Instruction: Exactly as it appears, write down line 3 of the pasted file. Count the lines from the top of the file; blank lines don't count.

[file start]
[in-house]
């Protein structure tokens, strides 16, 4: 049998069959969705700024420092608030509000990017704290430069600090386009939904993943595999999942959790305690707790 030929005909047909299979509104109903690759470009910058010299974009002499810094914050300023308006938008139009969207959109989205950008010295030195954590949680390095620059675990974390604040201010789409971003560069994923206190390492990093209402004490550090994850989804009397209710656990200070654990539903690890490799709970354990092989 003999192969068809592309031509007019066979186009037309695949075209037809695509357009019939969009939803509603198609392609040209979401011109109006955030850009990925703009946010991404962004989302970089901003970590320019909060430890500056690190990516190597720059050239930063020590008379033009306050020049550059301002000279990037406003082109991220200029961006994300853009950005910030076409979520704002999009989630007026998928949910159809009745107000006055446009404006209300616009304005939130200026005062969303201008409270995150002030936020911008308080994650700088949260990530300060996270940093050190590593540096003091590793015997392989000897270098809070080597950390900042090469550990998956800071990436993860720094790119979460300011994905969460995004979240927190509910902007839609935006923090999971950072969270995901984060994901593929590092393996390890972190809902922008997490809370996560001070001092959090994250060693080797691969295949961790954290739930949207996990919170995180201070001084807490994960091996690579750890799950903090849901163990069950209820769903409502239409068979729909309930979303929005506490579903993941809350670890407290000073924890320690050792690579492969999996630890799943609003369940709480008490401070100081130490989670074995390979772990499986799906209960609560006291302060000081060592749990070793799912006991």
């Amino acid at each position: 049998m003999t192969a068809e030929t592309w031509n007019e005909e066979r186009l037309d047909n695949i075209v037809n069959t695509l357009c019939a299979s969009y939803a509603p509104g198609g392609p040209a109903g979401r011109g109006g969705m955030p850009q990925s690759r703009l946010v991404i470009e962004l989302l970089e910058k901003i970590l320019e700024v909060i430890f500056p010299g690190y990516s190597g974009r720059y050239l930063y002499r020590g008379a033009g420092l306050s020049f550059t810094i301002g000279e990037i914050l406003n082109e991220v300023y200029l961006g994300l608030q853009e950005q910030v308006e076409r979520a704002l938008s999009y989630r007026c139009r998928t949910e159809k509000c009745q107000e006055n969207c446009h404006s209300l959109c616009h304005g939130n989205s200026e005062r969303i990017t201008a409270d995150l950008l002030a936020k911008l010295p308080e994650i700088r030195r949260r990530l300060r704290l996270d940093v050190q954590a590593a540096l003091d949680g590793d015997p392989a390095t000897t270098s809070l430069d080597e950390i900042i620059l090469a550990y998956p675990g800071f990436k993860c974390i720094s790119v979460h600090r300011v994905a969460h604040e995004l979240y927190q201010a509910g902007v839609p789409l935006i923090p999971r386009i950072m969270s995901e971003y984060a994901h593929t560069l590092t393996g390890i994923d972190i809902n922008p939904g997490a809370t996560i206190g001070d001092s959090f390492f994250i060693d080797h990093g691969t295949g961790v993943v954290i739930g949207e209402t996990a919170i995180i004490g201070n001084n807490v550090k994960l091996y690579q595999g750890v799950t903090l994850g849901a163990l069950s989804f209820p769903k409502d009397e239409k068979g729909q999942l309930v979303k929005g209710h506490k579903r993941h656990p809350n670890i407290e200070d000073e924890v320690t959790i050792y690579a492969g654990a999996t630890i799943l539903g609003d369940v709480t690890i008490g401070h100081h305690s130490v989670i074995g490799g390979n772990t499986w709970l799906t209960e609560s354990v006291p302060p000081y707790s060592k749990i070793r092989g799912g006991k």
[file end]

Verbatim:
């Amino acid at each position: 049998m003999t192969a068809e030929t592309w031509n007019e005909e066979r186009l037309d047909n695949i075209v037809n069959t695509l357009c019939a299979s969009y939803a509603p509104g198609g392609p040209a109903g979401r011109g109006g969705m955030p850009q990925s690759r703009l946010v991404i470009e962004l989302l970089e910058k901003i970590l320019e700024v909060i430890f500056p010299g690190y990516s190597g974009r720059y050239l930063y002499r020590g008379a033009g420092l306050s020049f550059t810094i301002g000279e990037i914050l406003n082109e991220v300023y200029l961006g994300l608030q853009e950005q910030v308006e076409r979520a704002l938008s999009y989630r007026c139009r998928t949910e159809k509000c009745q107000e006055n969207c446009h404006s209300l959109c616009h304005g939130n989205s200026e005062r969303i990017t201008a409270d995150l950008l002030a936020k911008l010295p308080e994650i700088r030195r949260r990530l300060r704290l996270d940093v050190q954590a590593a540096l003091d949680g590793d015997p392989a390095t000897t270098s809070l430069d080597e950390i900042i620059l090469a550990y998956p675990g800071f990436k993860c974390i720094s790119v979460h600090r300011v994905a969460h604040e995004l979240y927190q201010a509910g902007v839609p789409l935006i923090p999971r386009i950072m969270s995901e971003y984060a994901h593929t560069l590092t393996g390890i994923d972190i809902n922008p939904g997490a809370t996560i206190g001070d001092s959090f390492f994250i060693d080797h990093g691969t295949g961790v993943v954290i739930g949207e209402t996990a919170i995180i004490g201070n001084n807490v550090k994960l091996y690579q595999g750890v799950t903090l994850g849901a163990l069950s989804f209820p769903k409502d009397e239409k068979g729909q999942l309930v979303k929005g209710h506490k579903r993941h656990p809350n670890i407290e200070d000073e924890v320690t959790i050792y690579a492969g654990a999996t630890i799943l539903g609003d369940v709480t690890i008490g401070h100081h305690s130490v989670i074995g490799g390979n772990t499986w709970l799906t209960e609560s354990v006291p302060p000081y707790s060592k749990i070793r092989g799912g006991k």